By Stanley P. Anderson
Swanson removed his sunglasses as he approached the chest in our barn. “That’s funny—hardly any dust.”
Carl and I had no reply.
“All this hay and so little dust,” Swanson added as he opened the chest. He appeared to be talking to himself.
Swanson, a Baptist minister, had shown up a few weeks after his father, Nels, died. He came to pick through his family’s things, including some papers and an old Swedish Bible stored in a chest on the top floor of our barn. The front matter of the Bible included a family tree with birth and death dates.
My older brother Carl and I were well acquainted with the papers and the Bible, though Mom had instructed us to leave the chest alone. We had snooped through the papers and frequently used the Bible as a means of learning Swedish words, starting with the first verse of Genesis: “I begynnelsen skapade Gud himmel och jord.”
Carl did most of the studying. I was more interested in basketball. Dad and I had nailed up a backboard and a hoop, and I moved bales of hay around, creating a tiny court. As I went through the motions of winning the Minnesota state championship, I gave Carl cover for his forbidden scholarly endeavors.
Swanson divided the stuff from the chest into three parts: the Bible, what he called “papers to be burned,” and “papers to be kept.” We helped him carry the stuff to a burning barrel halfway between the house and the barn. Swanson plopped the Bible on the ground and started a good fire, which he fed by adding new clumps of paper now and again. The flames shone red and yellow in his blue eyes, and his blond hair looked ablaze with reflected light.
“You fellas build that tree house yourselves?” Swanson asked as he pointed to a Norway pine nearby. He had grown up one generation after the pioneers came to northern Minnesota, in a culture that valued a person who was handy more than one who was studious or creative. If you could build your own house or fix your car, you were a man.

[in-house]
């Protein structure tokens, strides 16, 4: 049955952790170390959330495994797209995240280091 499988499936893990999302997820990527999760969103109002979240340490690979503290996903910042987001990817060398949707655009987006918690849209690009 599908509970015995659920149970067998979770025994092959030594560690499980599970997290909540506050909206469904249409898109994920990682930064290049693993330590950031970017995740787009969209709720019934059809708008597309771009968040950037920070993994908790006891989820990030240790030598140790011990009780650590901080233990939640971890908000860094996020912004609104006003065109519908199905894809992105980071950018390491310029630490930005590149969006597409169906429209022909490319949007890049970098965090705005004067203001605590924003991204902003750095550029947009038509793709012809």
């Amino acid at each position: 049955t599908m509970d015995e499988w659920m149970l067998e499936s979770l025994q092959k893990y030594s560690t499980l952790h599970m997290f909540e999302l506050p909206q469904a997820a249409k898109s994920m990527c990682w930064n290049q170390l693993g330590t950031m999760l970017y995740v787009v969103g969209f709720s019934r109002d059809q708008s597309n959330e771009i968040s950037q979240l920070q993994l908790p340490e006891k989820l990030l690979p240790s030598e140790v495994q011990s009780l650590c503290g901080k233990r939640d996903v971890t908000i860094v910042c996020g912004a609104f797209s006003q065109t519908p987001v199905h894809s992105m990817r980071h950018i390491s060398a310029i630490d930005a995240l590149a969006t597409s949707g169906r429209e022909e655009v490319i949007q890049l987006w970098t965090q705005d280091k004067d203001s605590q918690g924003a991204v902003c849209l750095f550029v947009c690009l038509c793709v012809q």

“Yup,” I replied, assuming a manly tone.
“OK, ” I said. It was time for a treat, now that we were done.
After the fire went out, Swanson picked up the Bible, ripped out a clump of pages, set them on fire, and dropped them in the barrel. I was shocked and perplexed. The Bible was an old friend. It was a family Bible. It was the Word of God, even if it was in Swedish, and a minister was burning it.
When my Mom’s father died, about a year earlier, Swanson wrote a letter to Grandma from the Iowa town where he served as minister. He described Grandpa as “a gentle, loving man,” and said that he wept for “our loss.” In fact, he said that he was weeping as he wrote the letter. So, this man, who had been so moved by Grandpa’s death that he could not write about it without leaking all over the paper, was now burning the family Bible, his father’s Bible, maybe even his grandfather’s Bible.
“I do this with respect,” he explained, apparently to himself.
I backed away from the fire a little, to avoid the spreading smoke.
“What’s this?” Carl whispered when he returned with a plate of cookies.
“He’s burning the Bible.”
Carl watched as Swanson, who was into the New Testament by now, ripped out another clump and tossed it in the fire. Carl’s eyes focused fiercely on what was left of the Bible. “This is unspeakable. Did you try and stop him?”
“I didn't dare. I didn't want to let on we ever messed with it or even knew it was there.”
After the last clump of white pages was committed to flames, Swanson held the black cover and some of the front, including the family tree, in hand. He paused before he dropped the last of the Bible in the barrel. This part smoked a lot more than the other parts.
“Well, that job’s done,” Swanson said. He wiped soot from his hands with his handkerchief and then daubed his eyes. He was leaking again, this time from smoke.
Carl muttered. He offered Swanson no cookies.
We both followed at a distance as Swanson, his face once again masked by sunglasses, walked back to the house and knocked on the back door. He thanked Mom and left.
As he drove off, Mom said, “I guess he decided to leave the chest behind. Did he enjoy the cookies?”
“He burned a Bible,” Carl said. “It had a family tree and everything.”
Mom considered his response for a while. “Maybe something in the family tree needed burning.”
Unlike Carl, who nodded knowingly, I had no idea what she meant.
The next day, Carl and I checked the barrel. The Bible was all ashes, except for a jagged slip of the family tree that looked like a small piece removed from an elaborate puzzle. Five handwritten letters had survived the fire: “ollie.”
“I'm going to keep it with my stamps,” Carl said. “A memento.”
Stanley P. Anderson has been writing poetry and fiction for about 35 years and has published poetry in various literary journals. He has worked as an editor for the United States Department of Agriculture, Natural Resources Conservation Service, since 1974. He has a Ph.D. in English from the University of Maryland. Stanley grew up in northern Minnesota and currently resides in Lincoln, Nebraska.
"The Bible" is a companion story to Conscience.
Photo "Bible 3" courtesy of Hagit Berkovich, Tel Aviv, Israel.
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